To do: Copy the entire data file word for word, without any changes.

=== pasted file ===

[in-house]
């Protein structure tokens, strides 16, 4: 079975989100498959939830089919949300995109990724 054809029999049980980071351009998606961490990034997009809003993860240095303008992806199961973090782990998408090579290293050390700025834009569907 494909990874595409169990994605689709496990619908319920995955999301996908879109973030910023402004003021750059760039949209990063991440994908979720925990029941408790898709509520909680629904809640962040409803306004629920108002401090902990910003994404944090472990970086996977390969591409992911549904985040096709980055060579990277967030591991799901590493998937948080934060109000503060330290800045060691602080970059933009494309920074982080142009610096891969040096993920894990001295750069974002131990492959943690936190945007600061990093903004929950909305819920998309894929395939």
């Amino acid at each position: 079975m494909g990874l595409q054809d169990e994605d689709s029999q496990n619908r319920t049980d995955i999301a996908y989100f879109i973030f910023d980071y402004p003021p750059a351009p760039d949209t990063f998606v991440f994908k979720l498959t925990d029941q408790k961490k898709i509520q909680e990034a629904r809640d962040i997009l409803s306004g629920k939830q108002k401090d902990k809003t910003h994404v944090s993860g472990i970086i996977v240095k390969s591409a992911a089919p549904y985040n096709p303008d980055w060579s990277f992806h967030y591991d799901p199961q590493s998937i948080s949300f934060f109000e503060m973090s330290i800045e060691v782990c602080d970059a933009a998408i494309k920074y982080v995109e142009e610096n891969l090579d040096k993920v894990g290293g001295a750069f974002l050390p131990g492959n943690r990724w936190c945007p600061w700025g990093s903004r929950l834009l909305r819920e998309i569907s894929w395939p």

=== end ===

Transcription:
[in-house]
């Protein structure tokens, strides 16, 4: 079975989100498959939830089919949300995109990724 054809029999049980980071351009998606961490990034997009809003993860240095303008992806199961973090782990998408090579290293050390700025834009569907 494909990874595409169990994605689709496990619908319920995955999301996908879109973030910023402004003021750059760039949209990063991440994908979720925990029941408790898709509520909680629904809640962040409803306004629920108002401090902990910003994404944090472990970086996977390969591409992911549904985040096709980055060579990277967030591991799901590493998937948080934060109000503060330290800045060691602080970059933009494309920074982080142009610096891969040096993920894990001295750069974002131990492959943690936190945007600061990093903004929950909305819920998309894929395939």
């Amino acid at each position: 079975m494909g990874l595409q054809d169990e994605d689709s029999q496990n619908r319920t049980d995955i999301a996908y989100f879109i973030f910023d980071y402004p003021p750059a351009p760039d949209t990063f998606v991440f994908k979720l498959t925990d029941q408790k961490k898709i509520q909680e990034a629904r809640d962040i997009l409803s306004g629920k939830q108002k401090d902990k809003t910003h994404v944090s993860g472990i970086i996977v240095k390969s591409a992911a089919p549904y985040n096709p303008d980055w060579s990277f992806h967030y591991d799901p199961q590493s998937i948080s949300f934060f109000e503060m973090s330290i800045e060691v782990c602080d970059a933009a998408i494309k920074y982080v995109e142009e610096n891969l090579d040096k993920v894990g290293g001295a750069f974002l050390p131990g492959n943690r990724w936190c945007p600061w700025g990093s903004r929950l834009l909305r819920e998309i569907s894929w395939p």